Acemetacin

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Acemetacin
Acemetacin.svg
Clinical data
Trade names Emflex, many others
AHFS/Drugs.com International Drug Names
Routes of
administration
Oral
ATC code
Legal status
Legal status
  • UK: POM (Prescription only)
Pharmacokinetic data
Bioavailability ~100%
Protein binding 80–90%
Metabolism Hydrolysis, glucuronidation
Biological half-life 4.5±2.8 (up to 16) hrs
Excretion 40% renal, 50% biliary
Identifiers
CAS Number
PubChem CID
ChemSpider
UNII
KEGG
ChEBI
ChEMBL
ECHA InfoCard 100.053.077
Chemical and physical data
Formula C21H18ClNO6
Molar mass 415.82372 g/mol
3D model (Jmol)
Melting point 150 to 153 °C (302 to 307 °F)
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Acemetacin is a non-steroidal anti-inflammatory drug (NSAID) used for the treatment of osteoarthritis, rheumatoid arthritis, lower back pain, and relieving post-operative pain. It is manufactured by Merck KGaA under the tradename Emflex, and is available in the UK and other countries as a prescription-only drug.[1]

Medical uses[edit]

Acemetacin has proven effective in the treatment of osteoarthritis, rheumatoid arthritis, ankylosing spondylitis, and other kinds of rheumathoid inflammation, as well as in post-operative and post-traumatic pain and attack of gout.[2][3] Application of a single dose of acemetacin for post-operative pain is not well supported by studies.[4]

Contraindications[edit]

Contraindications are basically the same as with other NSAIDs: hypersensitivity reactions to NSAIDs in the past (typically asthma or skin reactions), gastrointestinal or cerebral bleeding, peptic ulcer, haematopoietic disorders (anaemia, leukopenia), and during the third trimester of pregnancy.[2][5]

Adverse effects[edit]

Common side effects (in about 1–10% of patients) include gastrointestinal problems typical of NSAIDs, such as nausea, diarrhoea, stomach pain, and peptic ulcer; central nervous effects like headache and dizziness; and skin reactions. Gastrointestinal tolerability is better than that of the related drug indometacin. Severe allergic reactions and haematopoietic disorders occur in fewer than 0.01% of patients.[2][3]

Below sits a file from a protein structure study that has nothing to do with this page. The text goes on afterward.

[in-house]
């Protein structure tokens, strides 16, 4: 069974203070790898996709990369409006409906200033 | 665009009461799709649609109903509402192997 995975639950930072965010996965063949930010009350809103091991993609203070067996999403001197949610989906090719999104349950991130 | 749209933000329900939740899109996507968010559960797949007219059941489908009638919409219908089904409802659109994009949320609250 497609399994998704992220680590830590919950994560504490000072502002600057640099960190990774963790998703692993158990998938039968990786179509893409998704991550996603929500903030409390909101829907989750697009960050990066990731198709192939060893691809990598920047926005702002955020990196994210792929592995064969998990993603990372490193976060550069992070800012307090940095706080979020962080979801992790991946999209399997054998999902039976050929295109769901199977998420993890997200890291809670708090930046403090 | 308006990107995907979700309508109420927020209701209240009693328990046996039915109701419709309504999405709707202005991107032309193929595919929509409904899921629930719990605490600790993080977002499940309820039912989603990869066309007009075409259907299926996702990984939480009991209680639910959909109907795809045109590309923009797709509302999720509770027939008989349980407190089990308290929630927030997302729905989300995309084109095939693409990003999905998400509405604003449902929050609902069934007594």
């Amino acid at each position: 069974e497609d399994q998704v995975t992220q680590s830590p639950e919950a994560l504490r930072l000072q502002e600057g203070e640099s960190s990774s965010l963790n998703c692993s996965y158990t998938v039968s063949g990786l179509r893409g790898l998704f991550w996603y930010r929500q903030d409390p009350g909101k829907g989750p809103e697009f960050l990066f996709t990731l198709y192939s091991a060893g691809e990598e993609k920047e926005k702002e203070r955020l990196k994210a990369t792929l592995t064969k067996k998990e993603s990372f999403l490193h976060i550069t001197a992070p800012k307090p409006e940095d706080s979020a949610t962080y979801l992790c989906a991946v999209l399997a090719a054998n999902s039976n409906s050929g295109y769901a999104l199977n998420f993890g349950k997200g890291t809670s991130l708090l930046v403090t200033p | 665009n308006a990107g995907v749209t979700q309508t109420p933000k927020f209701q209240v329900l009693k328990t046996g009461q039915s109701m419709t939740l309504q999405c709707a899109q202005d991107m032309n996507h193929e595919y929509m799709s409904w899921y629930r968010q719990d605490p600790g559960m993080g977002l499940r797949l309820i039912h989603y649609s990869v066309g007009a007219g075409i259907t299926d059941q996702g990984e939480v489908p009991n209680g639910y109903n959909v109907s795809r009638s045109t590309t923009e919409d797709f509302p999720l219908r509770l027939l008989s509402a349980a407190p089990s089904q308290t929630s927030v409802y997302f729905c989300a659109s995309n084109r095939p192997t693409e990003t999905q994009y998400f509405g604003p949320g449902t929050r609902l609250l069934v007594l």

Interactions[edit]

The following interactions, typical of NSAIDs, have been described:[2][3]

Pharmacology[edit]

Acemetacin acts as an inhibitor of cyclooxygenase (COX), producing the anti-inflammatory and analgetic (pain relieving) effects. In the body, it is partly metabolized to indometacin, which also acts as a COX inhibitor. The same mechanism is responsible for the antipyretic and antiplatelet effects, which are however not clinically used, as well as for the typical NSAID adverse effects.[2][3]

An advantage of acemetacin is that it reduces gastric damage as compared to indometacin, possibly because acemetacin has less effect on the increase of leukotriene B4 synthesis and tumor necrosis factor (TNF) expression, leading to less induction of leukocyte-endothelial adherence.[6][7]

Pharmacokinetics[edit]

Metabolism of acemetacin. Cleaving of the glycolic acid ester (green) activates the substance to indometacin, cleaving of the methoxy ether or the 4-chlorobenzoate (orange) inactivate it.

The substance is quickly and almost completely absorbed from the gut. Highest blood plasma concentrations are reached after two hours. It is bound to plasma proteins to 80–90%. Concentrations in the synovial fluid and membranes, muscle and bone are higher than in the blood.[2]

Apart from the active metabolite indometacin, a number of inactive metabolites are found after application of acemetacin: the O-desmethyl-, des-4-chlorobenzoyl-, and O-desmethyl-des-4-chlorobenzoyl derivatives of both indometacin and acemetacin, as well as all of these substances' glucuronides (mediated at least partly by the enzyme UGT2B7[8]). Elimination half-life is 4.5±2.8 hours (in some individuals up to 16 hours) under steady state conditions. 40% are eliminated via the kidney, and 50% via the faeces.[2][3]

Chemistry[edit]

Acemetacin is the glycolic acid ester of indometacin. It is a fine, slightly yellowish, crystalline powder that melts at 150 to 153 °C (302 to 307 °F). It is polymorphic, with four known anhydrous (water-free) and two monohydrate crystalline forms.[3]

Society and culture[edit]

Brand names[edit]

Other brand names include Zadex (Hungary), Rheutrop (Austria), Acemetadoc, Acephlogont, Azeat, Rantudil (Germany, Hungary, Mexico, Portugal, Turkey), Gamespir (Greece), Oldan, Reudol (Spain), Tilur (Switzerland), Ost-map (Egypt).

References[edit]

  1. ^ International Drug Names: Acemetacin.
  2. ^ a b c d e f g Haberfeld, H, ed. (2015). Austria-Codex (in German). Vienna: Österreichischer Apothekerverlag. 
  3. ^ a b c d e f Dinnendahl, V; Fricke, U, eds. (2003). Arzneistoff-Profile (in German). 1 (18 ed.). Eschborn, Germany: Govi Pharmazeutischer Verlag. ISBN 978-3-7741-9846-3. 
  4. ^ Moore, R. A.; Derry, S; McQuay, H. J. (2009). "Single dose oral acemetacin for acute postoperative pain in adults". The Cochrane database of systematic reviews (3): CD007589. doi:10.1002/14651858.CD007589.pub2. PMC 4170991Freely accessible. PMID 19588437. 
  5. ^ UK Drug Information on Emflex.
  6. ^ Chávez-Piña, A. E.; McKnight, W; Dicay, M; Castañeda-Hernández, G; Wallace, J. L. (2007). "Mechanisms underlying the anti-inflammatory activity and gastric safety of acemetacin". British Journal of Pharmacology. 152 (6): 930–8. doi:10.1038/sj.bjp.0707451. PMC 2078220Freely accessible. PMID 17876306. 
  7. ^ Chávez-Piña, A. E.; Vong, L; McKnight, W; Dicay, M; Zanardo, R. C.; Ortiz, M. I.; Castañeda-Hernández, G; Wallace, J. L. (2008). "Lack of effects of acemetacin on signalling pathways for leukocyte adherence may explain its gastrointestinal safety". British Journal of Pharmacology. 155 (6): 857–64. doi:10.1038/bjp.2008.316. PMC 2597236Freely accessible. PMID 18695646. 
  8. ^ "Acemetacin". MediQ.ch. Retrieved 16 September 2016. (Subscription required (help)).